Then something remarkable happened. I went for a run with a different set of runners and noticed my time had improved. I was running at a faster pace and doing so with ease. What was once uncomfortable for me I now handled with ease.

The reason I was becoming a better runner was because I was taking myself out of my comfort zone and challenging myself physically and mentally. This example illustrates the process of growth.

Fortunately, we can create situations that stretch us in our personal and professional lives.

What Is a Stretch Goal?

A stretch goal – as authors Sim B. Sitkin, C. Chet Miller and Kelly E. See detail an article “The Stretch Goal Paradox” in Harvard Business Review[1] – is something that is extremely difficult and novel. It is something that not everyone does, and it’s sometimes considered impossible.

Advertising

In general, you establish stretch goals by doing things that are difficult or temporarily challenging.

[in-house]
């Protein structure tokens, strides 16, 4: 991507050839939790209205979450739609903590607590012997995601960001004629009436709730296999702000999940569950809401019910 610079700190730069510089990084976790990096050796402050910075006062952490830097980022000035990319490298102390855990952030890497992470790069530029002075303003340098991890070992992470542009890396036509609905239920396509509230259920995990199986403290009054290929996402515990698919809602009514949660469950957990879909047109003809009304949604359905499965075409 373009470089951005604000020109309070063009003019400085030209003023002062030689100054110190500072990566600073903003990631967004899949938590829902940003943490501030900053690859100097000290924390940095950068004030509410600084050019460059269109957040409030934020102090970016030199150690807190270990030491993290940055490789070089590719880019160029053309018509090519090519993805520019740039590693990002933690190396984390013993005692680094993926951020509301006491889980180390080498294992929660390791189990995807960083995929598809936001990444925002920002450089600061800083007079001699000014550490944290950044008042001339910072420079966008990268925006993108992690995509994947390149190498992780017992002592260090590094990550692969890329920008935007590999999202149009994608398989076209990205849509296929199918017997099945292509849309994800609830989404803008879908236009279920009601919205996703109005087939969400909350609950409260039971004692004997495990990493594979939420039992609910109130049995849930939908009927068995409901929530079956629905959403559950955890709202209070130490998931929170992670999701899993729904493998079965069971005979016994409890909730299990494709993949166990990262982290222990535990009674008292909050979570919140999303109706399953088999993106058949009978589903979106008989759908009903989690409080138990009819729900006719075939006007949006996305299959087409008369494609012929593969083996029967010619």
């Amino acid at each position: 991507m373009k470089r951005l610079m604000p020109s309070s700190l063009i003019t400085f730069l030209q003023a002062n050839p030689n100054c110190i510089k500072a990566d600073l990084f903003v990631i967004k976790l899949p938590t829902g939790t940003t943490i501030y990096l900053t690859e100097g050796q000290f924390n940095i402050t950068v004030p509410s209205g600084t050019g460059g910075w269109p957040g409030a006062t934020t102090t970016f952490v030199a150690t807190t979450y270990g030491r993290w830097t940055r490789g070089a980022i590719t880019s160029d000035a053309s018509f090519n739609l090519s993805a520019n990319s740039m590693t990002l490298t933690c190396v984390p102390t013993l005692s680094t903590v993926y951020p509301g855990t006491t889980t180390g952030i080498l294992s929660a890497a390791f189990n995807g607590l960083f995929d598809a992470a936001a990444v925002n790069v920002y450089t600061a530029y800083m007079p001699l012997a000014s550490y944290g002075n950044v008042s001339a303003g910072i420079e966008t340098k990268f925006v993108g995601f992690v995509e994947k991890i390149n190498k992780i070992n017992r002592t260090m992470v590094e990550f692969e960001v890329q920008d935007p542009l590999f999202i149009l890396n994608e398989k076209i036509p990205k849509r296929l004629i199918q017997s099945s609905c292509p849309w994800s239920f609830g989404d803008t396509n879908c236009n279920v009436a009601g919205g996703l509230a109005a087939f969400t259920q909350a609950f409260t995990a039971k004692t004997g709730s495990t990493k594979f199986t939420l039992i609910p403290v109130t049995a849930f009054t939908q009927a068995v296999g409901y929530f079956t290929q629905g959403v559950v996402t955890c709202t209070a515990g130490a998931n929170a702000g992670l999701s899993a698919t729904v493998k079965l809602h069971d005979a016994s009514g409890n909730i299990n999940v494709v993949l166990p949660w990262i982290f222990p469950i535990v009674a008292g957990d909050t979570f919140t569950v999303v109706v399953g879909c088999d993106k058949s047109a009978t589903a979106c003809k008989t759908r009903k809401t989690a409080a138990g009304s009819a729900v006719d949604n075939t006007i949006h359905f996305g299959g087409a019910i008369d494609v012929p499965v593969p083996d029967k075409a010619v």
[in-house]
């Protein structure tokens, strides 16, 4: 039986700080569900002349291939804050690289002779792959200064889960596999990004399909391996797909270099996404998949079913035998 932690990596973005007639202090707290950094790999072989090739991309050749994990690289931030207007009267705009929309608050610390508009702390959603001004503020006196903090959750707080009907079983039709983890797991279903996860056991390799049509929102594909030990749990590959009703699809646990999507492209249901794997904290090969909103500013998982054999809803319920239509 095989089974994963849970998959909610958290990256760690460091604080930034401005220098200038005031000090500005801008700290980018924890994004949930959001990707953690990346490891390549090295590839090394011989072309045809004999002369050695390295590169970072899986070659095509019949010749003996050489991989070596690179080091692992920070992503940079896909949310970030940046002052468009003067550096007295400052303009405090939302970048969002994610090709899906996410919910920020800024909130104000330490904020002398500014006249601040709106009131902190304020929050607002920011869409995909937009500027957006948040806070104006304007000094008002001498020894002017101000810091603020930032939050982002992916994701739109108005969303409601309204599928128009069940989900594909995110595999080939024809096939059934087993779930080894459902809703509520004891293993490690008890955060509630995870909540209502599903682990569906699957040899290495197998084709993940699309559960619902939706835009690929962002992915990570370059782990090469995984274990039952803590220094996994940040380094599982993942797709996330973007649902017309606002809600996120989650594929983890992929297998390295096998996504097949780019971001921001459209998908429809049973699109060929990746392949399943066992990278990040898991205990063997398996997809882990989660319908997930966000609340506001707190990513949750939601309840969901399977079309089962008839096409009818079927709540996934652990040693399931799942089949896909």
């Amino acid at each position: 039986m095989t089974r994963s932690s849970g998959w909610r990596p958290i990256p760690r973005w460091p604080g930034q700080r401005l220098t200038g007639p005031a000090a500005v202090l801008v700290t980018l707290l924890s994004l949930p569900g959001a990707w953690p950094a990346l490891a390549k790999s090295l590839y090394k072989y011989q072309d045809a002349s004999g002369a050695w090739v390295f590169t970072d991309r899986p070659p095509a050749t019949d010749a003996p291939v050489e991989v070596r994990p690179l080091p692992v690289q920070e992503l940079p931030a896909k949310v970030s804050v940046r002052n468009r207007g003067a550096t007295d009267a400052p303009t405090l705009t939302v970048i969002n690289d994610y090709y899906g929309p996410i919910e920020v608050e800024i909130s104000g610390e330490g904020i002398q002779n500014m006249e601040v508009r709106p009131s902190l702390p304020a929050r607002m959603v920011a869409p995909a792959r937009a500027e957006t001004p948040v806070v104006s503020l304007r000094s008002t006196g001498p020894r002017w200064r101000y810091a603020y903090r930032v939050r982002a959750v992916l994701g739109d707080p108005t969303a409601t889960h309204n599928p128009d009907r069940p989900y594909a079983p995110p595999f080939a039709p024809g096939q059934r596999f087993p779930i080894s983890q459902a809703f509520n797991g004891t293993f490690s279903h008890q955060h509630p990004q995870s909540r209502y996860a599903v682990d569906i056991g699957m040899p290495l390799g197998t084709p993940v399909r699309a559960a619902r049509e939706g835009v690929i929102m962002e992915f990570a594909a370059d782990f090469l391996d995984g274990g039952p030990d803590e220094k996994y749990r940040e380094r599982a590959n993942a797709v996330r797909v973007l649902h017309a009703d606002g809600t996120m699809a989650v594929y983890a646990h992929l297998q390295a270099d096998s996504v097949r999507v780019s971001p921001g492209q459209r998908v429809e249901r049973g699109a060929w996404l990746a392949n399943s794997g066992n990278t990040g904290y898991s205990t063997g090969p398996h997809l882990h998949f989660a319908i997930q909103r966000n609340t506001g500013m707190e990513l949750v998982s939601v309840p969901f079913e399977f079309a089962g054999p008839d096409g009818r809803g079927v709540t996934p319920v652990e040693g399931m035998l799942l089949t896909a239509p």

For instance, when I was first promoted to a senior communications management role, I knew I needed to beef up my relationships with media personalities. I set a goal to once a month book a day of media interviews in New York City – which is home to many media outlets, including SiriusXM radio, CNN, NBC News, HuffPost, VIBE.

This was a huge goal because it meant not only identifying the right people to meet with but convincing them to meet with me and my team. While I didn’t end up meeting the goal of doing a full day of media interviews in New York City, I met more people than I would have met had I not established the goal and instead stayed in the comfort of my D.C. office.